Coca Cola

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Cocoa Cola

It was a prohibition law, enacted in Atlanta in 1886, that persuaded physician and chemist Dr. John Stith Pemberton to rename and rewrite the formula for his popular nerve tonic, stimulant and headache remedy. So when the new Coca-Cola debuted later that year--still possessing "the valuable tonic and nerve stimulant properties of the coca plant and cola nuts," yet sweetened with sugar instead of wine--Pemberton advertised it not only as a "delicious, exhilarating, refreshing and invigorating" soda-fountain beverage but also as the ideal "temperance drink." Though Pemberton died just two years later, five months after his March 24, 1888, filing for incorporation of the first Coca-Cola Co. the trademark he and his partners created more than one hundred years ago can claim wider recognition today than that of any other brand in the world. The Coca-Cola beverage, whose unit sales totaled a 3,200 servings in 1886 ("nine drinks per day" based on the twenty-five gallons of syrup sold to drugstores by Pemberton Chemical Co.), is today called the world's most popular soft drink accounting for billions of servings at restaurants in 195 countries.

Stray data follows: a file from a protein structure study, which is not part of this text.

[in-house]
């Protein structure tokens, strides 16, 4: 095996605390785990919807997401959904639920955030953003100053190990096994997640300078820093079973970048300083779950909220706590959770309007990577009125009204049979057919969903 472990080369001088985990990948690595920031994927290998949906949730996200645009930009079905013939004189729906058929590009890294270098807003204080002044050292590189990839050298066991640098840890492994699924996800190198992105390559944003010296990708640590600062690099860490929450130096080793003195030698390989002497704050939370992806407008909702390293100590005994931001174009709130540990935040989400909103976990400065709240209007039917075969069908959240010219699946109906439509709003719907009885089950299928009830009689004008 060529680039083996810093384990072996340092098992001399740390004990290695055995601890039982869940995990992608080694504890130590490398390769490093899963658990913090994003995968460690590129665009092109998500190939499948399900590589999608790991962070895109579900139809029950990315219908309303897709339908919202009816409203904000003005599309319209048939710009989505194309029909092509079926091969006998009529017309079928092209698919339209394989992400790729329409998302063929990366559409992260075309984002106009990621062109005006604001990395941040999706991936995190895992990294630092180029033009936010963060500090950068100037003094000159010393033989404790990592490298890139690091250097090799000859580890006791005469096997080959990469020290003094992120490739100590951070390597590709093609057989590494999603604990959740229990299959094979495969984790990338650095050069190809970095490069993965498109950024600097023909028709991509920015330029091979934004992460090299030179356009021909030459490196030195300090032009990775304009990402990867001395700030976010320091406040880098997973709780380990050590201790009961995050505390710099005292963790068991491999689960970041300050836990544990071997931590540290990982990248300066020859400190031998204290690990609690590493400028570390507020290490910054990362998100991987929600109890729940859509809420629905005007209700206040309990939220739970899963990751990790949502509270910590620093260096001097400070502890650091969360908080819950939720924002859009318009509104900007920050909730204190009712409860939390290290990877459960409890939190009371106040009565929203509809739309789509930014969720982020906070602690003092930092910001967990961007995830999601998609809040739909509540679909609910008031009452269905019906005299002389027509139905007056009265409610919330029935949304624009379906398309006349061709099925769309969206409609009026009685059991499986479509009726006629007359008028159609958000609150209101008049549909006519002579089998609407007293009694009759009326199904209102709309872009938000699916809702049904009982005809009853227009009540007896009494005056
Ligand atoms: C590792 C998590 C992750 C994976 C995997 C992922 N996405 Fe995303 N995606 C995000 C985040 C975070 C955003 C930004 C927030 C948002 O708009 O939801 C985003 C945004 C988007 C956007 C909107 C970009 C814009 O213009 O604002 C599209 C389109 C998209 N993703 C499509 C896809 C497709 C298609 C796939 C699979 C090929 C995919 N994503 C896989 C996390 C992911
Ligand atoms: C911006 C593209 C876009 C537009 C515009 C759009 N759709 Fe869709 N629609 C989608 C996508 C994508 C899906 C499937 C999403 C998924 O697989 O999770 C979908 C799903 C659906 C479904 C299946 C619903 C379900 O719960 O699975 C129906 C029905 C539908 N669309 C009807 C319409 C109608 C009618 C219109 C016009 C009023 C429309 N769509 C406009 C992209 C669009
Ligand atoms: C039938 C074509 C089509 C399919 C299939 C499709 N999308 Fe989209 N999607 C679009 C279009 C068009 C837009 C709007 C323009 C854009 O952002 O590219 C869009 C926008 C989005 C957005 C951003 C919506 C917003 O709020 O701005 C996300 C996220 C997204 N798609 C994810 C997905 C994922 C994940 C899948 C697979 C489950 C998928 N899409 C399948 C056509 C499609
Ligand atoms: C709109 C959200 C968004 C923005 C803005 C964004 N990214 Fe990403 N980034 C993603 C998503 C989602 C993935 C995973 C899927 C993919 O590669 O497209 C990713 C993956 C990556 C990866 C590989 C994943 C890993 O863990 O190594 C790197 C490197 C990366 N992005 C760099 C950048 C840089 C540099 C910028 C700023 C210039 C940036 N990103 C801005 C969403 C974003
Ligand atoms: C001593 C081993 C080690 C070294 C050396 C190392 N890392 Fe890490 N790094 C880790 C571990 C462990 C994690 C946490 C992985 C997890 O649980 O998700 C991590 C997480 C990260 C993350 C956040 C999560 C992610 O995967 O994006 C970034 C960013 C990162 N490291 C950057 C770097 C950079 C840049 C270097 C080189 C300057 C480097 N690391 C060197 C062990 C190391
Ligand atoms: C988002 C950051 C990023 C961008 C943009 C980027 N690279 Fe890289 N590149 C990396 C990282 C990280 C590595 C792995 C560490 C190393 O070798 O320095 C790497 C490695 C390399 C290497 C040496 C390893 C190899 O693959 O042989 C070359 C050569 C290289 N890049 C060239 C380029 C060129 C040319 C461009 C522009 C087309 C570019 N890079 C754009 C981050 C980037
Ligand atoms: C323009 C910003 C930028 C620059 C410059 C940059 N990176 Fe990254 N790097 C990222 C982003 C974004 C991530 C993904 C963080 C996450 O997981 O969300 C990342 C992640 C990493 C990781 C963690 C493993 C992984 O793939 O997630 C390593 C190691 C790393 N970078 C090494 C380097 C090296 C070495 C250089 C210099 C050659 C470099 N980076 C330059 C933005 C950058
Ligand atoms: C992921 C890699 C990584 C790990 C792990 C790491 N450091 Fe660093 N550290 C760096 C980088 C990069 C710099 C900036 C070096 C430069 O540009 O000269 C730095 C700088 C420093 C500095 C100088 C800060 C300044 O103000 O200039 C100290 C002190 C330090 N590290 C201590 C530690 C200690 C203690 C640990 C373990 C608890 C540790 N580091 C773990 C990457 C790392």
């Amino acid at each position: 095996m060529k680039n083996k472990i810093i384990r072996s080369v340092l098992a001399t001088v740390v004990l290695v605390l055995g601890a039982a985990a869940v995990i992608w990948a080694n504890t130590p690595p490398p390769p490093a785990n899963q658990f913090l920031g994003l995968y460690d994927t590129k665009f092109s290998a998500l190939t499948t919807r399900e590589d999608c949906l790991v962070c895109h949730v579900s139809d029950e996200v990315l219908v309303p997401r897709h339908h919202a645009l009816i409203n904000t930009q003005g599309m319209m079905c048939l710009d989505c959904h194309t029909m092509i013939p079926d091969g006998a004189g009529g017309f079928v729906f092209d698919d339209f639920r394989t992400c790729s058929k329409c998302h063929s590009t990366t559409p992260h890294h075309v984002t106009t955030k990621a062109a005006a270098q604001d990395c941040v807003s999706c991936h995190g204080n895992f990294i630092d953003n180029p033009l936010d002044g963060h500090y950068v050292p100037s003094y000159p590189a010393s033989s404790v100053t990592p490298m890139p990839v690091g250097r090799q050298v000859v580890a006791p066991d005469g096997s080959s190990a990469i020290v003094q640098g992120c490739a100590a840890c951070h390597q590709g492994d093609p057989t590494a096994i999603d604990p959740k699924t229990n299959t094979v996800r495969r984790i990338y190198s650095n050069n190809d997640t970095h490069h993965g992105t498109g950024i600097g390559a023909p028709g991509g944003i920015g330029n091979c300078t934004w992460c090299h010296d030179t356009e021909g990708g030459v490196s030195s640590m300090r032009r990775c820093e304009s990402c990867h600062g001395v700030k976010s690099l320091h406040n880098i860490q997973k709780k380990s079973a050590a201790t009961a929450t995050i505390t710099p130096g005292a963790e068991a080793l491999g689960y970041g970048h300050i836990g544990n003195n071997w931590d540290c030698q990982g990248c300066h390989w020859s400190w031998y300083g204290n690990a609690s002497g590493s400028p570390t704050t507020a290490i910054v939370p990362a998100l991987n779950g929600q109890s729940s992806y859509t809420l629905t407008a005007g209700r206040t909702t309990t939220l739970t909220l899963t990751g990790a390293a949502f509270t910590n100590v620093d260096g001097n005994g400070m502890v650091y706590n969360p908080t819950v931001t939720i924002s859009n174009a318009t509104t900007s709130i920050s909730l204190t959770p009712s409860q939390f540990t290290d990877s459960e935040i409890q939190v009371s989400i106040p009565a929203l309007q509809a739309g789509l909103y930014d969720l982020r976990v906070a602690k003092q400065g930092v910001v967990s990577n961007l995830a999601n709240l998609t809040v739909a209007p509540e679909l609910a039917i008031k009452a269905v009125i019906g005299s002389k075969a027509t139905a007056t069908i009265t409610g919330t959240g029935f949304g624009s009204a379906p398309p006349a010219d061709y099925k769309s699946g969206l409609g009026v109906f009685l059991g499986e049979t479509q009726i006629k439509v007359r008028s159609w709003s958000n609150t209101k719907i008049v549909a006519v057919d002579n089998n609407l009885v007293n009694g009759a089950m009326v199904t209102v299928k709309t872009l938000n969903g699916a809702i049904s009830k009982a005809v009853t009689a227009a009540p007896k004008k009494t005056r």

In world war two General Dwight D. Eisenhower sent a telegram requesting 10 Cocoa Cola bottling plants for the troops over seas on June 29, 1943. At the beginning of the war Robert W. Woodruff, president of the Coca Cola Company issued an ordered to see to the every man in uniform gets a bottole of coca cola for five cents wherever he is and whatever is costs the company. At the out break of the war coca cola was bottled in 44 countries and additional bottling plants had been shipped aboard to be as close as possible to combat areas in Europe and the pacific. Coca cola did more than lift the spirits of the troops but in many areas it gave local people a first taste of this drink. Which gave them worldwide growth because of the demand.
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